“It’s set up. It’s set up for success. I think we’re one of those programs that’s trending upward. It’s pretty exciting.”
As communication expert Marshall McLuhan popularized “the medium is the message.” UCF continues to shape its campus to look more like a resort and less like a traditional university. The university has plans to build a lazy river as part of the school’s athletics’ village.
“We have a very unique campus,” Malzahn notes. “It’s really a different feel than any place I’ve ever been. It just feels young. It feels like the future. Our stadium’s pretty cool, too.”
Act VII: UCF Faces One of the Most Challenging Schedules in Program History as the Knights Enter Big 12
Malzahn works a room like a Fortune 500 CEO, something lacking from his UCF predecessors. If anyone has the skillset necessary to help a program transition to a bigger conference, it is Malzahn. But there are no stock prices in college football, just wins and losses. CEO skills aside, Malzahn’s legacy at UCF will be based on the standings.
Not only does UCF begin Big 12 conference play this fall, the Knights also head to Boise State for a showdown on the blue turf during the second week of the season. Mohajir admitted in Atlanta that the Knights would not mind a do-over on scheduling the Broncos given the commitment was made while UCF was in the AAC. UCF’s upcoming Big 12 schedule has a number of challenging opponents including Oklahoma, Baylor, Kansas State, West Virginia and Oklahoma State.
Malzahn makes it clear that UCF as conference championship aspirations during the program’s first year in the Big 12 but is candid about the roadblocks ahead.
“This is a championship program. It’s going to be extremely tough we know that, but our goal is to win the championship,” Malzahn states on transition to the Big 12. “It’ll be tough, but that’s the way we’re recruiting. I’d say we’ve got some really good players. I think we’ve got a good coaching staff, too.
“We’ll just have to bring our lunch every week, but we do have a chance. We have the talent to at least say we have a chance, and I think that’s big.”
One offseason move that has flown under the radar is UCF hiring former Charlotte head coach Will Healy as an assistant head coach and offensive analyst. After leading Charlotte to its first bowl game and winning season in 2019, Healy became one of the rising coaches in college football popularizing “Club Lit” with the 49ers.
In addition to early success at Charlotte, Healy previously orchestrated a significant turnaround at Austin Peay. Unofficially, Healy will operate a bit like Malzahn’s chief of staff, but all signs point to the former Charlotte coach having plenty of offensive input.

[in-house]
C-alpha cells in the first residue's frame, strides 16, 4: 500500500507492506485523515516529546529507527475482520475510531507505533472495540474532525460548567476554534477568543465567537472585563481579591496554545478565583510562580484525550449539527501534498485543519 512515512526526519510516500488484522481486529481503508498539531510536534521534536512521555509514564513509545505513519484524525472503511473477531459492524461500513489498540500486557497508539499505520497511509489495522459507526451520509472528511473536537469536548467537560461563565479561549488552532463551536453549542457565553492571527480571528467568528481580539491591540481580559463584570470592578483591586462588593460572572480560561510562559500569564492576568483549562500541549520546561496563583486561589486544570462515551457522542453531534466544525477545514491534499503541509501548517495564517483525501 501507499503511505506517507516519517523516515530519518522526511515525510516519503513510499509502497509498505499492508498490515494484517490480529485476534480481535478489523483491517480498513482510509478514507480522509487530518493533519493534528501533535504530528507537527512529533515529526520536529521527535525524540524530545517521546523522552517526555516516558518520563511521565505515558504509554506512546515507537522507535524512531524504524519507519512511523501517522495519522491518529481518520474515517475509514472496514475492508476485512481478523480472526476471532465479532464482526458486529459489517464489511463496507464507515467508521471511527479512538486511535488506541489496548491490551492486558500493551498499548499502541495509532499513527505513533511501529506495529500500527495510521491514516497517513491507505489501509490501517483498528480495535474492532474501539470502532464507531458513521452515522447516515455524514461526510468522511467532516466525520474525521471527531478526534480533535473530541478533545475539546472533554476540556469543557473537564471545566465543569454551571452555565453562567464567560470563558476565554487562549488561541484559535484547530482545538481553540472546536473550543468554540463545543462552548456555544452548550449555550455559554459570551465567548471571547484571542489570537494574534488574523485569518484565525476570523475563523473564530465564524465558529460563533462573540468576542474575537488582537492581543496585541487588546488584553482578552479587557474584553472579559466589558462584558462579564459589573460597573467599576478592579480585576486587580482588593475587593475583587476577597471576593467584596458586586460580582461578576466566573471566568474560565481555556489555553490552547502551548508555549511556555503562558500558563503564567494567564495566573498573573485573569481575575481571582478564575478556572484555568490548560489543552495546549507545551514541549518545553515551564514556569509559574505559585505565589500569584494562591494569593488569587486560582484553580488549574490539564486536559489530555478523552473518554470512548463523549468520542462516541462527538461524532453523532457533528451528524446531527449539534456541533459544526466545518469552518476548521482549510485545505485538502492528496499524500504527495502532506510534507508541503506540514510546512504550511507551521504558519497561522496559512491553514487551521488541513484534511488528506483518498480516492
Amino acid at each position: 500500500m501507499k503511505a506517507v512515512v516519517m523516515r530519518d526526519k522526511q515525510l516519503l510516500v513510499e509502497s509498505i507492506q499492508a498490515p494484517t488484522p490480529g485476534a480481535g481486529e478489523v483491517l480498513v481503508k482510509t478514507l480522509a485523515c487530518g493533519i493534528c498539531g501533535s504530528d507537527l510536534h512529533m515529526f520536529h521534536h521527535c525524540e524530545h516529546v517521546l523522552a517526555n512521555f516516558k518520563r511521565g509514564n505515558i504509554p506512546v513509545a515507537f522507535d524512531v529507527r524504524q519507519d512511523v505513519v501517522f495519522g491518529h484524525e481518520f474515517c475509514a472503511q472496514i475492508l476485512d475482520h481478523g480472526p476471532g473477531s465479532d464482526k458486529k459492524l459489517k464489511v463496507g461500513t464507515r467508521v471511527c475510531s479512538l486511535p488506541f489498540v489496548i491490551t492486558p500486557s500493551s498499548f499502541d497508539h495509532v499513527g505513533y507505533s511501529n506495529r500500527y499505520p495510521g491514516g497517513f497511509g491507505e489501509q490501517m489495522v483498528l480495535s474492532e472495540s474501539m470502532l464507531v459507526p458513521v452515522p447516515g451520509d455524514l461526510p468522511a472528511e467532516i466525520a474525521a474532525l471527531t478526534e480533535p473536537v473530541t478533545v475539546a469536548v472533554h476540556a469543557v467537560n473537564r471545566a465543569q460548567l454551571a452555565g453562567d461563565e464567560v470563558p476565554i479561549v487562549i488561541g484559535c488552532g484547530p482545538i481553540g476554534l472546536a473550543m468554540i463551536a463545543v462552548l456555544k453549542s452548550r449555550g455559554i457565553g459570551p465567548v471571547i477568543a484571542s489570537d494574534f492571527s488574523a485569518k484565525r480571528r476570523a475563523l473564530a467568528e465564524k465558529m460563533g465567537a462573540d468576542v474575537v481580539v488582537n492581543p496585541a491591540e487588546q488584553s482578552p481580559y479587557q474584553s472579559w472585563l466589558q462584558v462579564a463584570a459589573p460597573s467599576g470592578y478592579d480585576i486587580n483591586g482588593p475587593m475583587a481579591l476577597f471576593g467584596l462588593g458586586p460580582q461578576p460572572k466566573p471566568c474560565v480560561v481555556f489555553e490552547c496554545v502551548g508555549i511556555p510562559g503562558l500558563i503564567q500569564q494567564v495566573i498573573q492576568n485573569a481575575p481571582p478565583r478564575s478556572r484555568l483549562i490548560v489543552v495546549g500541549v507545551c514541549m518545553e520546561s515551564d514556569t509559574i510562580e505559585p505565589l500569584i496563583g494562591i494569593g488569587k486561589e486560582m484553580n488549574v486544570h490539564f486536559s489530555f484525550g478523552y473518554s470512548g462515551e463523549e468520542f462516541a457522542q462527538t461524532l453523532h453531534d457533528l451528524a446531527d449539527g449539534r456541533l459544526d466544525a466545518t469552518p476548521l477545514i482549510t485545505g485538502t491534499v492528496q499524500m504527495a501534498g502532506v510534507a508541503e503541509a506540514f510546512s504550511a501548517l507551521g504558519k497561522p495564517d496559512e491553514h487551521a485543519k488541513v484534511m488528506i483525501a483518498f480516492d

Act VIII: ‘That’s My Job.’ Gus Malzahn Wants UCF to Get Back to Being an Early Factor in the NFL Draft.
The pathway to UCF having long-term success in the Big 12 is no secret: recruiting, recruiting and more recruiting. The Knights are on their way to potentially having its second straight top-50 recruiting class in 2024, but this number will need to get closer to top-25 status for UCF to be able to have sustained success as the level of competition increases.
UCF has a strong history of sending players to the NFL with notable recent pros including Gabe Davis, Shaquill Griffin, Blake Bortles, Tre’Quan Smith, Breshad Perriman and Trysten Hill among others. As the NFL draft has moved into a three-day version of Woodstock for sports nerds, UCF players have not heard their names called quite as often during the first two nights in recent years.
Malzahn takes this as a challenge candidly admitting “that’s my job” while adding that it is an important goal to get UCF back on the NFL stage during opening night of the draft.
“That’s recruiting and winning,” Malzahn says of UCF being a first-round factor during the NFL draft. “It all works together. That’s my job. I’ve got to get our program where the first night we got some of our guys in the conversation. It’s a place that I feel like [will happen].
“I will say that next year we’ll have a chance to be pretty relevant in the draft. That’s always important.”
Weeks later, Malzahn witnessed UCF basketball achieve the program’s first ever top-10 NBA draft pick as the Jazz selected Taylor Hendricks at No. 9. As UCF launches into the Big 12, Malzahn labels Plumlee, former Alabama receiver Javon Baker, ex-Auburn wideout Kobe Hudson, running back RJ Harvey and defensive tackle Ricky Barber among the top NFL prospects on the Knights roster.
Getting to Sundays starts with successful Saturdays as UCF hopes the long awaited future might just be now. Act IX is to be determined.
is a sports and news contributor based in Atlanta, Georgia. Jonathan has had exclusive interviews with a number of the top athletes in the world. He graduated from UCF with a Master of Sport Business Management degree and has worked inside the industry in a variety of capacities in the sports world. Follow him on Twitter @JonDAdams.